Lastly, I added an override for manual brightness control. Holding the button down for over 3 seconds toggles between low, high, and auto brightness. This is mostly for situations where the light level is such that the auto brightness keeps rapidly toggling the neopixel brightness.
Now that the main functionality is there, I wanted to add a couple more features that could be useful once in a while. The stopwatch function is pretty self explanatory; it starts a stopwatch at zero that can be paused, resumed, and reset. In order to show any second value (0-60) with only 12 leds, the led ring is numbered from 0-11. The seconds value is split into a first and second digit, which is shown on the watch with blue and green. (i.e 46s - blue on led 4, green on led 6)
To take advantage of the uv/ir/visible sensor, I added a uv meter that shows the current uv value, refreshed every 500ms, to 1 decimal. Indoors, it's usually easy to pickup a value in the 0.1-0.5 range when close to a window. Outdoors the highest I have seen so far is 7.5.
Last is a simple flashlight function that makes the leds display white at full brightness. The current draw in this mode goes up from ~40ma to close to 200ma, but it's much brighter and easier than constantly pulling out my phone to use the flash.
The menu system is pretty simple and there are only 2 accepted inputs: short click and long click. The picture below explains it quite well.
The Amarino service is now properly set up to send data to the arduino, so now it's time to use that data. The 'meetAndroid' library takes care of sending and receiving everything. Anytime data is received, the function corresponding to the associated flag is called. (Flag B in this case) To show the time, the hh:mm:ss value is sent in 1s intervals. It's then just a matter of checking to see if the new value has an effect on the light position. (60min/5min intervals = 12 positions in hour/min mode) since redrawing the lights in 1s intervals causes flashing.
Notifications are received as single digit numbers with Flag A. A switch case specifies which neopixel animation function and what colour will be run. Right now I only have sms, snapchat, and gmail setup, however I added a few other animation colours so that if I want to send other notifications I only need to specify a different digit to be sent in the tasker shell script. After the animations run, the clock is redrawn. To show that there is still a pending notification, the clock is cleared on odd seconds and redrawn on even seconds (slow blink effect) until the phone screen is turned on.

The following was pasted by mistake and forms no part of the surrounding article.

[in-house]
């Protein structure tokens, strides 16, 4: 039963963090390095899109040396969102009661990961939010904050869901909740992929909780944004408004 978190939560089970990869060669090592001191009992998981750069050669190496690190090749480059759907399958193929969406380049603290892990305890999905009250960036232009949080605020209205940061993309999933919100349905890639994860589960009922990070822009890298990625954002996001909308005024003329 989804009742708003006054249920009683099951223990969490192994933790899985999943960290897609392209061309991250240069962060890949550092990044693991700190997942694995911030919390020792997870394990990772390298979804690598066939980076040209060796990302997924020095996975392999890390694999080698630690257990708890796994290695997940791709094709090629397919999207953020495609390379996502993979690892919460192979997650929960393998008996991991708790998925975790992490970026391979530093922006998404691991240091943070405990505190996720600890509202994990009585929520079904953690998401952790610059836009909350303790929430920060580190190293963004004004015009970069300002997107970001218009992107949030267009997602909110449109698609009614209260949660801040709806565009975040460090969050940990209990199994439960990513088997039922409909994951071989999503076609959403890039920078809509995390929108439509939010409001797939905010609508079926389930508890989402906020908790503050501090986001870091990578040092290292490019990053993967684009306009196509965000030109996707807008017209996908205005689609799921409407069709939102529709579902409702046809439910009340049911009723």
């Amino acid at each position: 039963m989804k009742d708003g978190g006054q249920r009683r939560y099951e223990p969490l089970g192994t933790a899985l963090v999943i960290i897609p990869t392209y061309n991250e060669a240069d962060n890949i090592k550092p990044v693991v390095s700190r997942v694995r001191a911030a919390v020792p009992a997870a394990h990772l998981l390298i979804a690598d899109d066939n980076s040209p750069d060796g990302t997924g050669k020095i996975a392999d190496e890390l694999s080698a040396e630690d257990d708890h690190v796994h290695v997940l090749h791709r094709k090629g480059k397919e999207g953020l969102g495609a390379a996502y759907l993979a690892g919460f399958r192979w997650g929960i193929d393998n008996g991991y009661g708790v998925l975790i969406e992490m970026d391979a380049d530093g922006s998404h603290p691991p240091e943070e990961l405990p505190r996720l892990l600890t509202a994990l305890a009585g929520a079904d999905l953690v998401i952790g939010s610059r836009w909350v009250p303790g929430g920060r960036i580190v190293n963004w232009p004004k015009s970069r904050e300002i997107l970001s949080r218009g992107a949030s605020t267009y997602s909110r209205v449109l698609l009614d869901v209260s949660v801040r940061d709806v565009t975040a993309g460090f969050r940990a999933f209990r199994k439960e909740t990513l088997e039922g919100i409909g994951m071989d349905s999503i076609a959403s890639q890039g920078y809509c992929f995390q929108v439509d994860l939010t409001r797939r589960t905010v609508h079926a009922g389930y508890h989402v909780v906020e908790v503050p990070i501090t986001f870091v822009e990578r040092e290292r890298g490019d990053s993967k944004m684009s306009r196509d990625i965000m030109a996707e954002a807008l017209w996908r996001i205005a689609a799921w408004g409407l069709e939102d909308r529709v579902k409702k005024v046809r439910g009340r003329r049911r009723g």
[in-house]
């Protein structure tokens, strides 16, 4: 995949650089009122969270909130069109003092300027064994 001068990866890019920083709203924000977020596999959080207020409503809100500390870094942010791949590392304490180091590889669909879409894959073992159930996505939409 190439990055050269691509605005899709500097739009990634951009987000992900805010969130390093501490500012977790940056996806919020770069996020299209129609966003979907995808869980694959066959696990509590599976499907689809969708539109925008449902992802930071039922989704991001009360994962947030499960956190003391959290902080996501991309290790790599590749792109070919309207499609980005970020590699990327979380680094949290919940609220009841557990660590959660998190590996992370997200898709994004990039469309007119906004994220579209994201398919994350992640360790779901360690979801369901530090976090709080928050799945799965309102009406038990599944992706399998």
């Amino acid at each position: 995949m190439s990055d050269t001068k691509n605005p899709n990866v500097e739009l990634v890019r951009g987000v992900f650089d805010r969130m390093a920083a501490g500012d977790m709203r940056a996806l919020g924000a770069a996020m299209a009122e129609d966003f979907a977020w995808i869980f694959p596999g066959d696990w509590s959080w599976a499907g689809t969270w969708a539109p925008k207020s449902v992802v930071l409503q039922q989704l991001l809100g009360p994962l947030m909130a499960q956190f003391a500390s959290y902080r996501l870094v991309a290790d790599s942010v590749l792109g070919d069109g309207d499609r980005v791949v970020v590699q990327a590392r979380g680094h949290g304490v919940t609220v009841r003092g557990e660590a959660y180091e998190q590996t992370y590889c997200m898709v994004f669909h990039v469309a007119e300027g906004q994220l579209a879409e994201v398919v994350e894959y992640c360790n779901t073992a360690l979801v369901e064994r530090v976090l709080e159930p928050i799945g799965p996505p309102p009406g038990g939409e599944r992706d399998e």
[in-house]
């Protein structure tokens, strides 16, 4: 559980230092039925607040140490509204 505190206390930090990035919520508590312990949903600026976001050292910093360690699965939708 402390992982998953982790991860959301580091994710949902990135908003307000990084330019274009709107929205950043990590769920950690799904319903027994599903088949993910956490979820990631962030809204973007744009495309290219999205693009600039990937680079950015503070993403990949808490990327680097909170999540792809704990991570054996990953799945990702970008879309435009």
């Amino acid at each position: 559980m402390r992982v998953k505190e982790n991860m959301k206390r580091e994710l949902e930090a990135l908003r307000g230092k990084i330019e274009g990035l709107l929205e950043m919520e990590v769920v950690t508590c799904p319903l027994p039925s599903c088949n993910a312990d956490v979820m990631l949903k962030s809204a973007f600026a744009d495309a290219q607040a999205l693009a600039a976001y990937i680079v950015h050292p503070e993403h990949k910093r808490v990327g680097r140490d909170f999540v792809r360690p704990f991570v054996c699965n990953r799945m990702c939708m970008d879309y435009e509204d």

Lastly, Incoming calls produce a 'theaterchase' effect that looks really cool. If the call is answered or stops ringing, the clock is redrawn.
With my Flora still malfunctioning, I ordered a Trinket Pro and some other goodies. The Trinket Pro has a smaller form factor than the Flora, allowing the BT module to sit beside instead of on top of it. The main reason I went with the Trinket instead of an Arduino Pro Mini was due to it's usb programming capabilities; necessary since I didn't want to spend more money on an FTDI to USB cable. I also bought a SI1145 uv/visible/ir sensor. This communicates over I2C and allows the watch to have auto-brightness which is a feature I figured would make a huge difference when using the watch at night or outdoors. A photoresistor would have probably done the job too, but I was worried about it's accuracy in low light. For a couple more bucks it's cool to have UV and IR sensing capabilities as well. Lastly I bought an Adafruit battery backpack, allowing me to charge the Lipo over usb without unplugging it.